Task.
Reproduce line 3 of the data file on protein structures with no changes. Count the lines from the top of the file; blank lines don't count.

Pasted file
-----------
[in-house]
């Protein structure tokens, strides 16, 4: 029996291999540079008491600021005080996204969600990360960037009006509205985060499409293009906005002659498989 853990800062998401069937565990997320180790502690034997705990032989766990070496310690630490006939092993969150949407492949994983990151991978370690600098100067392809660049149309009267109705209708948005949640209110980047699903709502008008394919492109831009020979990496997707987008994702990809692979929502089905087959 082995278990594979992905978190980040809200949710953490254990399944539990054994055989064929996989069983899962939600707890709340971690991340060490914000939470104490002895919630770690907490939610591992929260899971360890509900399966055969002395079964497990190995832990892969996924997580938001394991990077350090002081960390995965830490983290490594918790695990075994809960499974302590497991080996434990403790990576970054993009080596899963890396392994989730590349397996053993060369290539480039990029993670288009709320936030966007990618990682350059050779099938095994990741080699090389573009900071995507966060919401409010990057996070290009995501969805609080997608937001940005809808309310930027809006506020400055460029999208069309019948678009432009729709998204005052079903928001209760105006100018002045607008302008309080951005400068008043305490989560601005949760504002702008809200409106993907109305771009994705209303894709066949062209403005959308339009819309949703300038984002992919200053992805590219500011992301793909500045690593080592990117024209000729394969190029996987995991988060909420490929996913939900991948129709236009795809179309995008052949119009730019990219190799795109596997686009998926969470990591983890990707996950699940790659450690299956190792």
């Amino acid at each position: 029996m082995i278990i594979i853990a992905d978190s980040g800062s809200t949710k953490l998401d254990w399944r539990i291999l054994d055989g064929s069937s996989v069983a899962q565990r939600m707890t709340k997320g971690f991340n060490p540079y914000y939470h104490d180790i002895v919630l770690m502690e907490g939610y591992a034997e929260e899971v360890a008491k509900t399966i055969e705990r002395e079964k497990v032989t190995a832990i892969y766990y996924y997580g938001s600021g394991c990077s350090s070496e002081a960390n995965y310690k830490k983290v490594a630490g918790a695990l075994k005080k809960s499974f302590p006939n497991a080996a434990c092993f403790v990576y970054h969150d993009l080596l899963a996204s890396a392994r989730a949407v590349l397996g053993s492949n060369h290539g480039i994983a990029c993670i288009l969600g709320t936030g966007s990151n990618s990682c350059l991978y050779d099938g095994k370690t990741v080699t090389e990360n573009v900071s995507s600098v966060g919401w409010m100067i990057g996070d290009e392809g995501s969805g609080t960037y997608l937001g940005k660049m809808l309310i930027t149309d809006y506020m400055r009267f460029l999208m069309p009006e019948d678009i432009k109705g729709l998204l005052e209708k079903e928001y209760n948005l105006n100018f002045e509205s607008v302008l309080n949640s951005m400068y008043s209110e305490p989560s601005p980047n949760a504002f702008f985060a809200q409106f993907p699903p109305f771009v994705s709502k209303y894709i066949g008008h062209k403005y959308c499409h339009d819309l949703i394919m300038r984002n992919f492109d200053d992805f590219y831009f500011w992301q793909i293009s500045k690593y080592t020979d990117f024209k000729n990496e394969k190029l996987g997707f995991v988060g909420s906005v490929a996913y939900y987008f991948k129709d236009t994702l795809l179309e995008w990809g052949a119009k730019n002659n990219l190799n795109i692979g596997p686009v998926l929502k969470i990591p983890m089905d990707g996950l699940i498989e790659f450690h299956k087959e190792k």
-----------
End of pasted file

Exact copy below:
């Amino acid at each position: 029996m082995i278990i594979i853990a992905d978190s980040g800062s809200t949710k953490l998401d254990w399944r539990i291999l054994d055989g064929s069937s996989v069983a899962q565990r939600m707890t709340k997320g971690f991340n060490p540079y914000y939470h104490d180790i002895v919630l770690m502690e907490g939610y591992a034997e929260e899971v360890a008491k509900t399966i055969e705990r002395e079964k497990v032989t190995a832990i892969y766990y996924y997580g938001s600021g394991c990077s350090s070496e002081a960390n995965y310690k830490k983290v490594a630490g918790a695990l075994k005080k809960s499974f302590p006939n497991a080996a434990c092993f403790v990576y970054h969150d993009l080596l899963a996204s890396a392994r989730a949407v590349l397996g053993s492949n060369h290539g480039i994983a990029c993670i288009l969600g709320t936030g966007s990151n990618s990682c350059l991978y050779d099938g095994k370690t990741v080699t090389e990360n573009v900071s995507s600098v966060g919401w409010m100067i990057g996070d290009e392809g995501s969805g609080t960037y997608l937001g940005k660049m809808l309310i930027t149309d809006y506020m400055r009267f460029l999208m069309p009006e019948d678009i432009k109705g729709l998204l005052e209708k079903e928001y209760n948005l105006n100018f002045e509205s607008v302008l309080n949640s951005m400068y008043s209110e305490p989560s601005p980047n949760a504002f702008f985060a809200q409106f993907p699903p109305f771009v994705s709502k209303y894709i066949g008008h062209k403005y959308c499409h339009d819309l949703i394919m300038r984002n992919f492109d200053d992805f590219y831009f500011w992301q793909i293009s500045k690593y080592t020979d990117f024209k000729n990496e394969k190029l996987g997707f995991v988060g909420s906005v490929a996913y939900y987008f991948k129709d236009t994702l795809l179309e995008w990809g052949a119009k730019n002659n990219l190799n795109i692979g596997p686009v998926l929502k969470i990591p983890m089905d990707g996950l699940i498989e790659f450690h299956k087959e190792k």